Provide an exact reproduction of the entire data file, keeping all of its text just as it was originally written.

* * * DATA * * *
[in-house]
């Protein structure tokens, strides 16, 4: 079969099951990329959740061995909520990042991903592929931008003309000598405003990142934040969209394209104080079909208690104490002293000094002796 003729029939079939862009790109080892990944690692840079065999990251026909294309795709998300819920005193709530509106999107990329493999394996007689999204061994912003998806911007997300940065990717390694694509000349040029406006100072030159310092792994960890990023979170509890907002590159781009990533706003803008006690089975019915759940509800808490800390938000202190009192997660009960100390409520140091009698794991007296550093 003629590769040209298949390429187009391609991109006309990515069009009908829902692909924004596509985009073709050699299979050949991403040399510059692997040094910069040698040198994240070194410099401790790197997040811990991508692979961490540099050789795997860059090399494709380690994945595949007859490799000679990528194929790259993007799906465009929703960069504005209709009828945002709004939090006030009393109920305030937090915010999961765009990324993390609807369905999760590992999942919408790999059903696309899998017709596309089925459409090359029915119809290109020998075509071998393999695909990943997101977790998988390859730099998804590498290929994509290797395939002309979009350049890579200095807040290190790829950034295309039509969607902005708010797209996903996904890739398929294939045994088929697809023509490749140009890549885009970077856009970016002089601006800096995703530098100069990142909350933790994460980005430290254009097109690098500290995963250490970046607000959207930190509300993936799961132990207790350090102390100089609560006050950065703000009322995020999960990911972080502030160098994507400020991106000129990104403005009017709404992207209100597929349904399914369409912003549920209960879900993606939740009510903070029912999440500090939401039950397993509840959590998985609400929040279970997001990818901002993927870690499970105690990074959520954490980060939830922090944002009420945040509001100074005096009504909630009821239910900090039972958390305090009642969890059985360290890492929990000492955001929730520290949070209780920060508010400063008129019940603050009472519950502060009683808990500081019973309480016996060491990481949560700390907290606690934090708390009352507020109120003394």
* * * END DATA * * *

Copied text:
[in-house]
């Protein structure tokens, strides 16, 4: 079969099951990329959740061995909520990042991903592929931008003309000598405003990142934040969209394209104080079909208690104490002293000094002796 003729029939079939862009790109080892990944690692840079065999990251026909294309795709998300819920005193709530509106999107990329493999394996007689999204061994912003998806911007997300940065990717390694694509000349040029406006100072030159310092792994960890990023979170509890907002590159781009990533706003803008006690089975019915759940509800808490800390938000202190009192997660009960100390409520140091009698794991007296550093 003629590769040209298949390429187009391609991109006309990515069009009908829902692909924004596509985009073709050699299979050949991403040399510059692997040094910069040698040198994240070194410099401790790197997040811990991508692979961490540099050789795997860059090399494709380690994945595949007859490799000679990528194929790259993007799906465009929703960069504005209709009828945002709004939090006030009393109920305030937090915010999961765009990324993390609807369905999760590992999942919408790999059903696309899998017709596309089925459409090359029915119809290109020998075509071998393999695909990943997101977790998988390859730099998804590498290929994509290797395939002309979009350049890579200095807040290190790829950034295309039509969607902005708010797209996903996904890739398929294939045994088929697809023509490749140009890549885009970077856009970016002089601006800096995703530098100069990142909350933790994460980005430290254009097109690098500290995963250490970046607000959207930190509300993936799961132990207790350090102390100089609560006050950065703000009322995020999960990911972080502030160098994507400020991106000129990104403005009017709404992207209100597929349904399914369409912003549920209960879900993606939740009510903070029912999440500090939401039950397993509840959590998985609400929040279970997001990818901002993927870690499970105690990074959520954490980060939830922090944002009420945040509001100074005096009504909630009821239910900090039972958390305090009642969890059985360290890492929990000492955001929730520290949070209780920060508010400063008129019940603050009472519950502060009683808990500081019973309480016996060491990481949560700390907290606690934090708390009352507020109120003394």